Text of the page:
we have given up real resources of enormous strategic value and gained very
little in return.
How to restore
those sources of soft power and get back on track against terror (and to be
gloomy, their restoration is going to take much longer than it took to piss
First, refine the
so-called Bush Doctrine of preemptive attack. Yes, we should still
reserve the right to do so, but the circumstances in which we do so and the
magnitude of our response should be carefully limited. When we announce our
right to do anything by any means necessary, we rightfully terrify even our
potential allies. Specifically, we should make it clear that one of the main
rationales for pre-emptive attacks and regime change will be aimed at nations
which actively encourage and solicit the operations of multiple terrorist groups
within their borders. Which, I note, did not include Husseins Iraq. Along
these lines, we should actually harken to one of the few good ideas that Donald
Rumsfeld has had, which is to invest heavily in precision military forces capable
of rapid, targeted responses all around the world.
Second, focus on
the problem of failed states, and do not wait for them to become havens for
terrorism. Failed states threaten everyone with more than terrorism, and inflict
intolerable suffering on the people trapped within their borders. Recognize,
also, that a coordinated global response to such societies is going to require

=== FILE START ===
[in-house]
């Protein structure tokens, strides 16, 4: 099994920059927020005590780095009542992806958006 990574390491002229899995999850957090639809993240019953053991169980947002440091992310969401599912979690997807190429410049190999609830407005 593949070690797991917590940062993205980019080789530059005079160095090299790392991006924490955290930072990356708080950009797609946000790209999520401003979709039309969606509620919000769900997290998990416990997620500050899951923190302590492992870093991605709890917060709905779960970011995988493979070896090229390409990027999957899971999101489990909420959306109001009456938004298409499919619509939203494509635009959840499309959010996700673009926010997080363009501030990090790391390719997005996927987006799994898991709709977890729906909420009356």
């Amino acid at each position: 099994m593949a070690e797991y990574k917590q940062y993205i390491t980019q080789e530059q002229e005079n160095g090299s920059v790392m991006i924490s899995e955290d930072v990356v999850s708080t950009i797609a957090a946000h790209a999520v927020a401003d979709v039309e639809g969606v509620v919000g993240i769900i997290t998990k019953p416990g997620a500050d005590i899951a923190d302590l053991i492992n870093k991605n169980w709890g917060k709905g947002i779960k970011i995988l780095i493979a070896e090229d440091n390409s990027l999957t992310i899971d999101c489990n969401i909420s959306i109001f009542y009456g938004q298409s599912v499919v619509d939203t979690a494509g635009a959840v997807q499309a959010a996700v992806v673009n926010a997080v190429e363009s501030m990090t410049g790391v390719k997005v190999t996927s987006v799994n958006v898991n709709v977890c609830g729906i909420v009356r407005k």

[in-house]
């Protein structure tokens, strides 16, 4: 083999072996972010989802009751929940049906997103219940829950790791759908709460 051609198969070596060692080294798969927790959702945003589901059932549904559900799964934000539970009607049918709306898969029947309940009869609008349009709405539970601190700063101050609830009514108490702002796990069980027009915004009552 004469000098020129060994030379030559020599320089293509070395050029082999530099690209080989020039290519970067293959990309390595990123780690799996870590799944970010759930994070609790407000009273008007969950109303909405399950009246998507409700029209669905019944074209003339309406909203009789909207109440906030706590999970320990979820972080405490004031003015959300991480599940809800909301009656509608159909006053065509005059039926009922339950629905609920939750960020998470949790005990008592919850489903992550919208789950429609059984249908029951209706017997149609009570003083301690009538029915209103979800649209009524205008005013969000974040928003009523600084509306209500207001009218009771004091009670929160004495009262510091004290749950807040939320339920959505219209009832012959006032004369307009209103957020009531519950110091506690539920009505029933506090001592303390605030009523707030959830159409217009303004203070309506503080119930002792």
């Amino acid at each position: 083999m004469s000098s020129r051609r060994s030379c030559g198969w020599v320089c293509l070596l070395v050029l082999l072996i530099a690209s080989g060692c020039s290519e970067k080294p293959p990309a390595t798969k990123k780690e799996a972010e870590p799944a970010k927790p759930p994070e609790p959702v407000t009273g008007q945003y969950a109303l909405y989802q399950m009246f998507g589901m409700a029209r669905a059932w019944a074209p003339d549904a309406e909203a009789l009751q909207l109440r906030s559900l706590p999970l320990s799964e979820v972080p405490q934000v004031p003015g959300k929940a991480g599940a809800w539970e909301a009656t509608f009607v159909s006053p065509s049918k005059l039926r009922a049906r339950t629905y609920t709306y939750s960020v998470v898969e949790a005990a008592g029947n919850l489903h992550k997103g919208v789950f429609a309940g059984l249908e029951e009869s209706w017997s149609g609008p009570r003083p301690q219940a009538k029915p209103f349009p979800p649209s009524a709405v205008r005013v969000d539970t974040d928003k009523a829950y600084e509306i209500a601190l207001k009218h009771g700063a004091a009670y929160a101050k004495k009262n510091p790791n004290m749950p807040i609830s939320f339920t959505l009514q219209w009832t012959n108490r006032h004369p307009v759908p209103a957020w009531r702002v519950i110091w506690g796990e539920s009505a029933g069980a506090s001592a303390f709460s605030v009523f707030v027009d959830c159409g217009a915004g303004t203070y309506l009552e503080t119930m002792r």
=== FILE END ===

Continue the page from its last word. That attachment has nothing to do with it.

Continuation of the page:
immense resources and huge multilateral networks (UN-sponsored or otherwise).
that we can hardly build democracies abroad if we do not demonstrate a rigorous,
unyielding respect for democracy at home, even if that respect exposes us to
the inevitable risks that an open society must be willing to incur. In other
words, ditch John Ashcroft and anything resembling John Ashcroft posthaste.
Nothing is more corrosive to advocacy for liberal democracy in other societies
than an unwillingness to abide by its obligations at home. We cannot possibly
succeed in promoting an enlightened, expansive, democratic conception of the
rights and obligations of civilized human beings if we keep prisoners in perpetual
limbo in Guantanamo Bay or reserve the right to deprive our own citizens of
their rights by federal fiat.
renounce the kind of protectionist hypocrisy that the Bush Adminstration displayed
with steel tariffs or that the US government has long displayed with agricultural
tariffs. Part of giving elites in other parts of the world a greater stake in
a globally interdependent society is ensuring that they do not have to endlessly
submit to neoliberal policies established by global instutitons while wealthy
nations flout those same policies. Whatever the political price the Bush Administrationor
any Administrationhas to pay, those tariffs and any other kind of asymmetrical
international policies have to fall. Nothing provokes a revolt against a monarch
faster than the sense that the monarch is above the law that he imposes tyrannically